Vehicles are designed by different manufacturers with different technologies and engineering. So, the O2 sensor has different thread sizes, depending on what the manufacturer uses at that moment. Hence, it is essential to consult your owner’s or service manual to know the exact oxygen sensor thread size.

However, the majority of O2 sensors have a thread size of M18x1.5. This means that most oxygen sensors have a metric thread of 18mm and a pitch of 1.5mm.

Are o2 sensors reverse-threaded?

As a certified automotive mechanic and experienced car writer, I can confidently say that O2 sensors are not reverse-threaded. They are threaded clockwise and loosen counterclockwise, which is the standard way of tightening and losing any threaded object.

This means you have to turn the spanner towards the right hand when tightening and towards the left when losing them. Simply put, O2 sensors are righty tighty and lefty-loosey.

However, a tiny fraction of O2 sensors may be reverse threaded, meaning they are threaded counterclockwise and loosen clockwise. In other words, a few O2 sensors may be righty-loosey and lefty-tighty. Hence, it is essential to consult your owner’s manual if you are in doubt about which way to lose the oxygen sensor in your exhaust system.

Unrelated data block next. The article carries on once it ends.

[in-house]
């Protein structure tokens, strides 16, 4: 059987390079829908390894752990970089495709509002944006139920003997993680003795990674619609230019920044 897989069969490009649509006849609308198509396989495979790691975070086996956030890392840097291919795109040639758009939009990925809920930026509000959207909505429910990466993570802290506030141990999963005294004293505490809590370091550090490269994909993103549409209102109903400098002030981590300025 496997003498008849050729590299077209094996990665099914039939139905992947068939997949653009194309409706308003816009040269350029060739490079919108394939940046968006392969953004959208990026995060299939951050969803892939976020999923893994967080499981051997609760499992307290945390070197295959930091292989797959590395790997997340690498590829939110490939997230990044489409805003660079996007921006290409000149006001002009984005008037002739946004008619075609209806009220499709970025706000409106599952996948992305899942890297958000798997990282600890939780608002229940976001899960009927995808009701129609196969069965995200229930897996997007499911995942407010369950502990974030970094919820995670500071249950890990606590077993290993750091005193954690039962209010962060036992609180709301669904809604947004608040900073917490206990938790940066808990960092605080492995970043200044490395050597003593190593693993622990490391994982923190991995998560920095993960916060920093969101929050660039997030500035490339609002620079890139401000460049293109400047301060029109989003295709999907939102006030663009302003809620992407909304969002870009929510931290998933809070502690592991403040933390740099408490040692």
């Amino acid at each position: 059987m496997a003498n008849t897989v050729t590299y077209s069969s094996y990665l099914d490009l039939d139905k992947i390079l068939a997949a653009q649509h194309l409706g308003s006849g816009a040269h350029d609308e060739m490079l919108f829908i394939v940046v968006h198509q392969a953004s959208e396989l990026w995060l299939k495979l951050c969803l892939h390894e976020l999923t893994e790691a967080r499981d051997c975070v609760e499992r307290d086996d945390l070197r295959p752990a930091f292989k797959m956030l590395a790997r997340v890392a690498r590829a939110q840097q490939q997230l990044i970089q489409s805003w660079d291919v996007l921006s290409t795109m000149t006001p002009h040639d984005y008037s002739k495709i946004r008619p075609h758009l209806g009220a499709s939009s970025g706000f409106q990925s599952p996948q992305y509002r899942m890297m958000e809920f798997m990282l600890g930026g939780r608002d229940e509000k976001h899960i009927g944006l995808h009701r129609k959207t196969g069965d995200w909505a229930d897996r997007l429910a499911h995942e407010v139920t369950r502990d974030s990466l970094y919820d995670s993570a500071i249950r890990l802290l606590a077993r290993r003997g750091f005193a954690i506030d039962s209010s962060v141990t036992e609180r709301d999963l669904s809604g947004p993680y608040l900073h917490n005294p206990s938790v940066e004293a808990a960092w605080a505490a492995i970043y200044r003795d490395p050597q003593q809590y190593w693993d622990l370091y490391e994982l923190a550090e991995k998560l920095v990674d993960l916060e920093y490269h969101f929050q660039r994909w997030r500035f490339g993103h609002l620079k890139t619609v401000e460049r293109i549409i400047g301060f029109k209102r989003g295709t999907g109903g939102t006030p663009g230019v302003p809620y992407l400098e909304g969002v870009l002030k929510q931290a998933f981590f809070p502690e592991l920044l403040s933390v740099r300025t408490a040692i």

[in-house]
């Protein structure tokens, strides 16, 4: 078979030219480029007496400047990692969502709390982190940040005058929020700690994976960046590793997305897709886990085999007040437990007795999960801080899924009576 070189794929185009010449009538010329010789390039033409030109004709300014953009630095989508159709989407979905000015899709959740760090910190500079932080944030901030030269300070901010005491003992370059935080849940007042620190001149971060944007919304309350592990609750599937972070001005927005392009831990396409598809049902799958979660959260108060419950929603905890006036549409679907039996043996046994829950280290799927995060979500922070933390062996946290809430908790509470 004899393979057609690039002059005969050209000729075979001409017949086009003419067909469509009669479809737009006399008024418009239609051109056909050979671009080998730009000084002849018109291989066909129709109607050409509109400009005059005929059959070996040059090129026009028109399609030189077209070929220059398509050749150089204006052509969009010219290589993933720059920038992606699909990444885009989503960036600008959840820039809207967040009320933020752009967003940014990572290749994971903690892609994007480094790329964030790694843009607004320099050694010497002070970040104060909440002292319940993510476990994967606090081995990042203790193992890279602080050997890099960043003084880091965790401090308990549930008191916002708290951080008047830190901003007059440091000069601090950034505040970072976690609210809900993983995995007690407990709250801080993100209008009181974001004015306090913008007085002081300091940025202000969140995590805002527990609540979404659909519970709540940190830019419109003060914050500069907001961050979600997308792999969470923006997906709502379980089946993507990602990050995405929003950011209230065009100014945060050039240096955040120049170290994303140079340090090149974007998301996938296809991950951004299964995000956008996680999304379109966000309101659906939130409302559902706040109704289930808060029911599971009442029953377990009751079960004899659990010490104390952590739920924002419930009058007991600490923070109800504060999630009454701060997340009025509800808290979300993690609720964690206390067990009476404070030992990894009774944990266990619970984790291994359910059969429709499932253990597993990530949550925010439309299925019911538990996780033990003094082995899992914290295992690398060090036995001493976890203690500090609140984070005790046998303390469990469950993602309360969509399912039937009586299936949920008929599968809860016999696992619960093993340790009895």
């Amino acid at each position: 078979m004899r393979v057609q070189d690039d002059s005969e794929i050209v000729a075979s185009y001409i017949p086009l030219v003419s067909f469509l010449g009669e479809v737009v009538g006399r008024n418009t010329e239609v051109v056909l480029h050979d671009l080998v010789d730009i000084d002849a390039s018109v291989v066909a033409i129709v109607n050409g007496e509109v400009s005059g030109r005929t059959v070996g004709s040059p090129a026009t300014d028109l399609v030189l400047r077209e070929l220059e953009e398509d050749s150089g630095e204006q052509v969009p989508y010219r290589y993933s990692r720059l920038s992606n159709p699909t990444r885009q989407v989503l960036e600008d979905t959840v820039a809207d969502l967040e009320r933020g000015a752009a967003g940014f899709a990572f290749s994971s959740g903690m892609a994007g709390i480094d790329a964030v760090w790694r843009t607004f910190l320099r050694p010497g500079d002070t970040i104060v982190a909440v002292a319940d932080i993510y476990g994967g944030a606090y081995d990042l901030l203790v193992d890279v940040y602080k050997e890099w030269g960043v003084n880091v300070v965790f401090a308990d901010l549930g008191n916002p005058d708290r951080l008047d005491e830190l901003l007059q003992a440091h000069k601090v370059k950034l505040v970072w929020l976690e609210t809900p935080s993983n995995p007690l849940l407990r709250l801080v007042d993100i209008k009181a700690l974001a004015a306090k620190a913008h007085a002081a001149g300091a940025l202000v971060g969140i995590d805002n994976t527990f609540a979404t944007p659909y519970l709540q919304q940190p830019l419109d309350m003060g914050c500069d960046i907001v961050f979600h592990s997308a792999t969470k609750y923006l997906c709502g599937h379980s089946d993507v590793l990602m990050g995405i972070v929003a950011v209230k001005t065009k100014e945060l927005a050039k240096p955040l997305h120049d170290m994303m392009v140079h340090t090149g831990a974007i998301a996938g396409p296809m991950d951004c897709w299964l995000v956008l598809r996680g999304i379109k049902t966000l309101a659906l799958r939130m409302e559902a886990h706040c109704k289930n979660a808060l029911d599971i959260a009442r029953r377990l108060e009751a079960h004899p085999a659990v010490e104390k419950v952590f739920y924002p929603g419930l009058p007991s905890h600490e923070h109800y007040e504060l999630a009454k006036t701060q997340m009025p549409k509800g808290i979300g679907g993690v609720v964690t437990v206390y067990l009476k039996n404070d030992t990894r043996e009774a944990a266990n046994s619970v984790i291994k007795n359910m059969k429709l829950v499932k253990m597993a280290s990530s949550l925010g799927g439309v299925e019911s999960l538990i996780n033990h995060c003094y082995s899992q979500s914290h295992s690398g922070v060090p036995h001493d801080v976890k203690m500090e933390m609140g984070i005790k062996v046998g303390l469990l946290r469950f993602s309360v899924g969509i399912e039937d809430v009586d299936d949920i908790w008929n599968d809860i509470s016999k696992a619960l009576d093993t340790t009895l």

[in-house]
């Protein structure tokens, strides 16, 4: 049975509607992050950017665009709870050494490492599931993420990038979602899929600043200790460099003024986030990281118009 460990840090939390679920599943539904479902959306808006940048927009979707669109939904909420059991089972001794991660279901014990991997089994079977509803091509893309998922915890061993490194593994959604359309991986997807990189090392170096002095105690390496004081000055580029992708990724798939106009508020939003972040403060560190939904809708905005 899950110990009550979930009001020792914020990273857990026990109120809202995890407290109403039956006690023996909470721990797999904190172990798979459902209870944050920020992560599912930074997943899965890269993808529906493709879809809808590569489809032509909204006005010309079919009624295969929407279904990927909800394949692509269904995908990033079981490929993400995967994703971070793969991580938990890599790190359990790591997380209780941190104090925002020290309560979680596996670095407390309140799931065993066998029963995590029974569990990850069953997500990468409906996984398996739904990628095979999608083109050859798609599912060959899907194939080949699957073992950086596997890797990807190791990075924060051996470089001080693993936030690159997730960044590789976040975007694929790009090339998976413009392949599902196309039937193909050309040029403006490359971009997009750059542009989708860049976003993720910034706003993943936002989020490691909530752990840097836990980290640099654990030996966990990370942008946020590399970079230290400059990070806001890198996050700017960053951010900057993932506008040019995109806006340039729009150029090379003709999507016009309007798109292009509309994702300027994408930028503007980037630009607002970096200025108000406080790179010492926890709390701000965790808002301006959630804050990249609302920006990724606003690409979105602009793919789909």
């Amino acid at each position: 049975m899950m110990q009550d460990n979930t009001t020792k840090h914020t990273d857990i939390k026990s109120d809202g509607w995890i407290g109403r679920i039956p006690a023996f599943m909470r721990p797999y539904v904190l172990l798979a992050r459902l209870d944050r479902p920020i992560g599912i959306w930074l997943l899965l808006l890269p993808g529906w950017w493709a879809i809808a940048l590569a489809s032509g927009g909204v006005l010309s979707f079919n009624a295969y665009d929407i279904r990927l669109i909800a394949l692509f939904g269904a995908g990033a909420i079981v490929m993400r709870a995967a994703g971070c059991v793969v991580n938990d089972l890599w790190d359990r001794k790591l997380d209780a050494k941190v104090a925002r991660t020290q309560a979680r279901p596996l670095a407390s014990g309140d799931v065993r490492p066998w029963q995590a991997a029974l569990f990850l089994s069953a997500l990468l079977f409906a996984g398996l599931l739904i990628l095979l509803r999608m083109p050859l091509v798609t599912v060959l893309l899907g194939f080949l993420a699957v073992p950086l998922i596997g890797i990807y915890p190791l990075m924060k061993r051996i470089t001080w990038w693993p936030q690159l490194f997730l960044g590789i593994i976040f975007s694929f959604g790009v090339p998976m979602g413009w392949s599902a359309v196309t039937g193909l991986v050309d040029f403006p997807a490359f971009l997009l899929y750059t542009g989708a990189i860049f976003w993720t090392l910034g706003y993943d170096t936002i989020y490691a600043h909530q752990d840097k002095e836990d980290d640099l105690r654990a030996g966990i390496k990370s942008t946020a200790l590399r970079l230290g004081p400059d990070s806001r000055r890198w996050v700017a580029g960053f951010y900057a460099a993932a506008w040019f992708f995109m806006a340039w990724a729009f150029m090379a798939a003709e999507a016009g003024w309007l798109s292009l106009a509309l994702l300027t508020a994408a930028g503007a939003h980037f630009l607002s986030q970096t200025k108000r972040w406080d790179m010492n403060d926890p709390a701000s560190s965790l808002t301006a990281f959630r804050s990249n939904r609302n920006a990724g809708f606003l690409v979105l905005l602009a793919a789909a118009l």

are o2 sensors reverse threaded

Is there a special tool to remove an O2 sensor?

Yes, there’s a special tool for removing O2 sensors. The best and easiest way to remove the O2 sensor is by using a 0.95 cm or ⅜ in ratchet wrench fitted into a 2.2cm or ⅞ in O2 sensor wrench.

If you don’t have these tools, an open-end wrench will do the job. Kindly note that oxygen sensors are known for proving stubborn before coming off. So, expect the stubbornness and apply penetrating oil on it for easier removal.

Should I put anti-seize on O2 sensor threads?

Apply an even layer of anti-seize on the threads of a new O2 sensor so it can easily come off the next time you want to lose it.

Most importantly, do not coat the threads with too much anti-seize so it won’t contaminate the sensing areas of the sensor. Also, only use an anti-seize that says “sensor safe.” I recommend using dielectric grease. It is best for all electrical and sensing works.

How to fix o2 sensor threads

There are two possible ways of fixing an O2 sensor thread. They include cleaning the threads with a tap and rethreading the threads.